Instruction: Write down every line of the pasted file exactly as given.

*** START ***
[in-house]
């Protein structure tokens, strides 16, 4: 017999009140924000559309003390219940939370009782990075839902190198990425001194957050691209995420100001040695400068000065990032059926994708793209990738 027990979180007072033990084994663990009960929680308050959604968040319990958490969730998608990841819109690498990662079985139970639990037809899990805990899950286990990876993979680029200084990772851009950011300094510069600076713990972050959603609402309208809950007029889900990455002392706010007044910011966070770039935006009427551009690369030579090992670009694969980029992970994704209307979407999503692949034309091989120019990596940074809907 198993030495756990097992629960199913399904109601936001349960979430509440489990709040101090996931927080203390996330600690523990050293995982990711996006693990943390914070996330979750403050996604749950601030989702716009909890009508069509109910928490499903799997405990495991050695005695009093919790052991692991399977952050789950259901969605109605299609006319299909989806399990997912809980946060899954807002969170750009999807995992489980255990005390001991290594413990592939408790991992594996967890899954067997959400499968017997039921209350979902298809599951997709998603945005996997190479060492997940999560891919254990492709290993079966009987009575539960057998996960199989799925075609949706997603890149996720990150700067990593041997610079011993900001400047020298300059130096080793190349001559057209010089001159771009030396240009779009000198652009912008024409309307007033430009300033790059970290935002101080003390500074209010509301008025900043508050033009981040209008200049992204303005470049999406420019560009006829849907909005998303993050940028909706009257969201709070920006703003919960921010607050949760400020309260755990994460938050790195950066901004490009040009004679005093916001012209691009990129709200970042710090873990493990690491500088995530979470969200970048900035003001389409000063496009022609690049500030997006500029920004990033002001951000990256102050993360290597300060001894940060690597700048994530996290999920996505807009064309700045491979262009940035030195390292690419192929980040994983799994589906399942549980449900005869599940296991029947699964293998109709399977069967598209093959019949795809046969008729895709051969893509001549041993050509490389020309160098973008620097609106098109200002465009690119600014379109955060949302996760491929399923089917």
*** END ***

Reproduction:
[in-house]
């Protein structure tokens, strides 16, 4: 017999009140924000559309003390219940939370009782990075839902190198990425001194957050691209995420100001040695400068000065990032059926994708793209990738 027990979180007072033990084994663990009960929680308050959604968040319990958490969730998608990841819109690498990662079985139970639990037809899990805990899950286990990876993979680029200084990772851009950011300094510069600076713990972050959603609402309208809950007029889900990455002392706010007044910011966070770039935006009427551009690369030579090992670009694969980029992970994704209307979407999503692949034309091989120019990596940074809907 198993030495756990097992629960199913399904109601936001349960979430509440489990709040101090996931927080203390996330600690523990050293995982990711996006693990943390914070996330979750403050996604749950601030989702716009909890009508069509109910928490499903799997405990495991050695005695009093919790052991692991399977952050789950259901969605109605299609006319299909989806399990997912809980946060899954807002969170750009999807995992489980255990005390001991290594413990592939408790991992594996967890899954067997959400499968017997039921209350979902298809599951997709998603945005996997190479060492997940999560891919254990492709290993079966009987009575539960057998996960199989799925075609949706997603890149996720990150700067990593041997610079011993900001400047020298300059130096080793190349001559057209010089001159771009030396240009779009000198652009912008024409309307007033430009300033790059970290935002101080003390500074209010509301008025900043508050033009981040209008200049992204303005470049999406420019560009006829849907909005998303993050940028909706009257969201709070920006703003919960921010607050949760400020309260755990994460938050790195950066901004490009040009004679005093916001012209691009990129709200970042710090873990493990690491500088995530979470969200970048900035003001389409000063496009022609690049500030997006500029920004990033002001951000990256102050993360290597300060001894940060690597700048994530996290999920996505807009064309700045491979262009940035030195390292690419192929980040994983799994589906399942549980449900005869599940296991029947699964293998109709399977069967598209093959019949795809046969008729895709051969893509001549041993050509490389020309160098973008620097609106098109200002465009690119600014379109955060949302996760491929399923089917």